Gun and Irish Politics (eBook, PDF) - Merivirta, Raita
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In the 1990s, Irish society was changing and becoming increasingly international due to the rise of the 'Celtic Tiger'. At the same time, the ongoing peace process in Northern Ireland also fuelled debates on the definition of Irishness, which in turn seemed to call for a critical examination of the birth of the Irish State, as well as a rethinking and re-assessment of the nationalist past. Neil Jordan's Michael Collins (1996), the most commercially successful and talked-about Irish film of the 1990s, was a timely contributor to this process. In providing a large-scale representation of the…mehr

Produktbeschreibung
In the 1990s, Irish society was changing and becoming increasingly international due to the rise of the 'Celtic Tiger'. At the same time, the ongoing peace process in Northern Ireland also fuelled debates on the definition of Irishness, which in turn seemed to call for a critical examination of the birth of the Irish State, as well as a rethinking and re-assessment of the nationalist past. Neil Jordan's Michael Collins (1996), the most commercially successful and talked-about Irish film of the 1990s, was a timely contributor to this process. In providing a large-scale representation of the 1916-1922 period, Michael Collins became the subject of critical and popular controversy, demonstrating that cinema could play a part in this cultural reimagining of Ireland. Locating the film in both its historical and its cinematic context, this book explores the depiction of events in Michael Collins and the film's participation in the process of reimagining Irishness through its public reception. The portrayal of the key figures of Michael Collins and Eamon de Valera comes under special scrutiny as the author assesses this pivotal piece of Irish history on screen.

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Autorenporträt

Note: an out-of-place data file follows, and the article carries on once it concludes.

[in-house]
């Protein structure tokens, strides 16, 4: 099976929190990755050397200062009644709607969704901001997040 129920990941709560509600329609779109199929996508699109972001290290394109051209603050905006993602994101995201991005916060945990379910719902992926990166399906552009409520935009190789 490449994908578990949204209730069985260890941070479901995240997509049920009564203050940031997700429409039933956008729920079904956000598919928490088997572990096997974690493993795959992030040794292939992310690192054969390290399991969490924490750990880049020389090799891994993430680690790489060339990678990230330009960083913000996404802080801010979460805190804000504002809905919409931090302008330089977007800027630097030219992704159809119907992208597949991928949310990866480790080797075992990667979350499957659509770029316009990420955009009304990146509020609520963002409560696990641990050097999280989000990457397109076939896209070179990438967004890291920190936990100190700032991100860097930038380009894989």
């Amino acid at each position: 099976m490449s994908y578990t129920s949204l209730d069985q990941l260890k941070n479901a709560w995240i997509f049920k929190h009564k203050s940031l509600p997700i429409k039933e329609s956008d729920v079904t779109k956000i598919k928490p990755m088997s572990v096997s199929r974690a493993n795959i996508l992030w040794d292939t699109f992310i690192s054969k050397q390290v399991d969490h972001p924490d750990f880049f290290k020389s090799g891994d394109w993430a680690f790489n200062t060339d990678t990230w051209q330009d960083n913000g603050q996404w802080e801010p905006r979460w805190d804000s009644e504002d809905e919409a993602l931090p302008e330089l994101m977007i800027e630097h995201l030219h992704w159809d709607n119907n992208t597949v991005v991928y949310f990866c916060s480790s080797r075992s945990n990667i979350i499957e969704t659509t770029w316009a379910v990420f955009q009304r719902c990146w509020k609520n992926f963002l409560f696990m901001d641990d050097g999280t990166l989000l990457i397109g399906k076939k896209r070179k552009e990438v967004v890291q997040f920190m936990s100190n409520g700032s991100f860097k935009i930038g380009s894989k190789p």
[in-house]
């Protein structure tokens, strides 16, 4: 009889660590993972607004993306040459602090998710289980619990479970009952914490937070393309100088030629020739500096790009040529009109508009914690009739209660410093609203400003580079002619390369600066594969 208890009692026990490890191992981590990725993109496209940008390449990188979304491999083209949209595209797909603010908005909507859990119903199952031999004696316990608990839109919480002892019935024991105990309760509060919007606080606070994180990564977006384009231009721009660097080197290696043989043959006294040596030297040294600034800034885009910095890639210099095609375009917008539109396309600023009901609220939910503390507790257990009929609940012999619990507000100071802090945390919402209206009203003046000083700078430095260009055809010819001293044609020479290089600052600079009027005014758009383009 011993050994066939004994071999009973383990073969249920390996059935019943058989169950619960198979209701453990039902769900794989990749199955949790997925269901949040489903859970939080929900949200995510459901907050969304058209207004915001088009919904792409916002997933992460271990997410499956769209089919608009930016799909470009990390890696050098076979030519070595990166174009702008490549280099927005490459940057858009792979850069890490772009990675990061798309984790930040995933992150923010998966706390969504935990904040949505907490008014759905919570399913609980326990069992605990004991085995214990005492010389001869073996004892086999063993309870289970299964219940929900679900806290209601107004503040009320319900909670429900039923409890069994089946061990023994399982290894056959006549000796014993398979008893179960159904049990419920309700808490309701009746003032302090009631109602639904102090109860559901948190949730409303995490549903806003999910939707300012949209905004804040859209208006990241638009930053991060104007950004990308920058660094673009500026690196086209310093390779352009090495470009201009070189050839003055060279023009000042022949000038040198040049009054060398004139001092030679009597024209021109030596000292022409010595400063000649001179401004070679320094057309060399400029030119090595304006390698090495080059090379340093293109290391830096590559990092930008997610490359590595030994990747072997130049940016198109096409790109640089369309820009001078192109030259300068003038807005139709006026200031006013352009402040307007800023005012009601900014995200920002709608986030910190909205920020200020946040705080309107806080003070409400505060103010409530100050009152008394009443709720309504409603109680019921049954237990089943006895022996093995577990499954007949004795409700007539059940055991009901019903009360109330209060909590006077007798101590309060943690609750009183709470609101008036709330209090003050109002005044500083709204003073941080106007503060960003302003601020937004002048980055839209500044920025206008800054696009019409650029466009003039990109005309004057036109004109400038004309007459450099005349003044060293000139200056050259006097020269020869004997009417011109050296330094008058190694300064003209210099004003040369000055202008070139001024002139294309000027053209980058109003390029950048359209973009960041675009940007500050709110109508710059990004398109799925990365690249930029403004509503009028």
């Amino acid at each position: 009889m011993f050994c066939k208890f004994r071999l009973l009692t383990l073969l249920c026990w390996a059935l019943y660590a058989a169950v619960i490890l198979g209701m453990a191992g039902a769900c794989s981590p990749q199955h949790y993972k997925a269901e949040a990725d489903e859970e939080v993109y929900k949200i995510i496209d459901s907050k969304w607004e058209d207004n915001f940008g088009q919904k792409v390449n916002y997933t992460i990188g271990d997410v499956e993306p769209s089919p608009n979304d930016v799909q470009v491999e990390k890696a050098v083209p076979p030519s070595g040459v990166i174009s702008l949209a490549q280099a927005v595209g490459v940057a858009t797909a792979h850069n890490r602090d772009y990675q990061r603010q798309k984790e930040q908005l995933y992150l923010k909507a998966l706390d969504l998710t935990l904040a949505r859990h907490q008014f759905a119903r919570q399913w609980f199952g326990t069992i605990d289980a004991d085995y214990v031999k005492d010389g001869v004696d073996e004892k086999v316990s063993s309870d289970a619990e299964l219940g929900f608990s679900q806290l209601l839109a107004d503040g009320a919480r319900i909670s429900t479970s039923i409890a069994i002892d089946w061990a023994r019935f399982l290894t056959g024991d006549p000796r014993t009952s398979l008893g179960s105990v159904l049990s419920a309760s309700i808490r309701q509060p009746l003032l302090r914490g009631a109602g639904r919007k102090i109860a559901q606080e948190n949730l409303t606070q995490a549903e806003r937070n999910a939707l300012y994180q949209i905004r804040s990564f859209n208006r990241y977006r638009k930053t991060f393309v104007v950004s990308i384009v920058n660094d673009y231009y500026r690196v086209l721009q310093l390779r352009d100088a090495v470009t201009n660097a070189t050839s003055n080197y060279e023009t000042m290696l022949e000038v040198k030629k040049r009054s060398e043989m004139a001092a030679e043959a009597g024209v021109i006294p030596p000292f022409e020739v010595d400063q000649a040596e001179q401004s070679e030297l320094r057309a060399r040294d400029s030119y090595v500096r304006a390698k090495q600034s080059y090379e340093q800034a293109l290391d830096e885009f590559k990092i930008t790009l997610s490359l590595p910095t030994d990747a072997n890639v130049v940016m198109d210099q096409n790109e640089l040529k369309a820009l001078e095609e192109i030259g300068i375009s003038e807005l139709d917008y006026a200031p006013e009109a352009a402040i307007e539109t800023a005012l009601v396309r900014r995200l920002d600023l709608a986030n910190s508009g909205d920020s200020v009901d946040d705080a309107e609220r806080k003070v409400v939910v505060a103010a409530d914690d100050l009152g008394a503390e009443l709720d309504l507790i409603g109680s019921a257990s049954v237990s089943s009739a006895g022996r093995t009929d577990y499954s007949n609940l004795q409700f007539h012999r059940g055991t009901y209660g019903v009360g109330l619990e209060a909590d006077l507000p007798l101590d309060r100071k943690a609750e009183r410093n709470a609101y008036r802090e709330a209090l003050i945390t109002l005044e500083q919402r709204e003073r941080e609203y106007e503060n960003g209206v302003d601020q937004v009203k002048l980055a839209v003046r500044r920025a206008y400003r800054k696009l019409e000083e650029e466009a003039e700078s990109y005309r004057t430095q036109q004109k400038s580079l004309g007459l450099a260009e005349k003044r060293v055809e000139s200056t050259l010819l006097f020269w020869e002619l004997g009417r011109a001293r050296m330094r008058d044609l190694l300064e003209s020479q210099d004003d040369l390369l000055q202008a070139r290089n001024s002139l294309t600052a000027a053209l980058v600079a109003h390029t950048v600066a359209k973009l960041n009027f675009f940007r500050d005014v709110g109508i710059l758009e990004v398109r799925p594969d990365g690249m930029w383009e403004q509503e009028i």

The Author: Raita Merivirta is writing a doctoral thesis on Indian literature in English at La Trobe University, Melbourne, Australia. She holds an M.A. in English literature and an M.A. in history from the University of Turku, Finland. She was awarded a Licentiate of Philosophy degree in Indian English literature in 2007 and a Licentiate of Philosophy degree in history in 2009, both by the University of Turku. This book is based on her history Licentiate thesis. She has published several articles on Irish cinema and history, as well as on Indian literature in English.
Inhaltsangabe
Contents: Irish national cinema - The treatment of history in films - Conventions of mainstream historical film - Questions of historical accuracy - Emphasis on the more military side of Michael Collins - The makings of a romantic national hero - Liam Neeson's star image - The use of political violence in founding the Irish state - Easter Rising as the beginning of the struggle for independence - Michael Collins as the mastermind of the Irish War of Independence - Dublin's urban guerrilla warfare - The Irish Republican Army's campaign of terror - The atrocities committed by the Black and Tans - The anachronistic car bomb - The armoured vehicle in the Croke Park scene - The British as villains - Eamon de Valera setting Michael Collins up - The Anglo-Irish Treaty - The necessity to compromise - Collins's transformation from an uncompromising soldier to a statesman who wants peace - De Valera's fanatic Republicanism accountable for the Civil War - Irish Civil War on screen - Challenging old representations of Ireland on film.